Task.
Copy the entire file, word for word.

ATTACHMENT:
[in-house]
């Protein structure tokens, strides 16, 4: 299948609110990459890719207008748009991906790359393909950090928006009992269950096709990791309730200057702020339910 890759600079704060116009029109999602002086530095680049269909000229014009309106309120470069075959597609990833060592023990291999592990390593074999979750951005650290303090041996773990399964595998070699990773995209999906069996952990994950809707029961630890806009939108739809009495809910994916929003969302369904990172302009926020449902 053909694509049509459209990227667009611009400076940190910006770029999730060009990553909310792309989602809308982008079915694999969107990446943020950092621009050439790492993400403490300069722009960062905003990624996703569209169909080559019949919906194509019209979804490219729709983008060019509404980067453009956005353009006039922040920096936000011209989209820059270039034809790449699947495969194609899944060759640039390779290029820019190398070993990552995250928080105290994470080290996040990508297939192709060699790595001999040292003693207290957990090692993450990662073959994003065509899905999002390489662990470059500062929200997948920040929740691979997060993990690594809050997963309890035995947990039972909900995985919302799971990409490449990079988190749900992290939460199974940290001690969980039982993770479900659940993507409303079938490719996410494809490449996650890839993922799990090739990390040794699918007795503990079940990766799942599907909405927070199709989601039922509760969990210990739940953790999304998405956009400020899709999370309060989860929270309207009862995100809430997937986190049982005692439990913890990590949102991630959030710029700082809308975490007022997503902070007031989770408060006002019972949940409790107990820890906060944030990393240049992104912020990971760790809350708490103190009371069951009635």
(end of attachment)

[in-house]
């Protein structure tokens, strides 16, 4: 299948609110990459890719207008748009991906790359393909950090928006009992269950096709990791309730200057702020339910 890759600079704060116009029109999602002086530095680049269909000229014009309106309120470069075959597609990833060592023990291999592990390593074999979750951005650290303090041996773990399964595998070699990773995209999906069996952990994950809707029961630890806009939108739809009495809910994916929003969302369904990172302009926020449902 053909694509049509459209990227667009611009400076940190910006770029999730060009990553909310792309989602809308982008079915694999969107990446943020950092621009050439790492993400403490300069722009960062905003990624996703569209169909080559019949919906194509019209979804490219729709983008060019509404980067453009956005353009006039922040920096936000011209989209820059270039034809790449699947495969194609899944060759640039390779290029820019190398070993990552995250928080105290994470080290996040990508297939192709060699790595001999040292003693207290957990090692993450990662073959994003065509899905999002390489662990470059500062929200997948920040929740691979997060993990690594809050997963309890035995947990039972909900995985919302799971990409490449990079988190749900992290939460199974940290001690969980039982993770479900659940993507409303079938490719996410494809490449996650890839993922799990090739990390040794699918007795503990079940990766799942599907909405927070199709989601039922509760969990210990739940953790999304998405956009400020899709999370309060989860929270309207009862995100809430997937986190049982005692439990913890990590949102991630959030710029700082809308975490007022997503902070007031989770408060006002019972949940409790107990820890906060944030990393240049992104912020990971760790809350708490103190009371069951009635």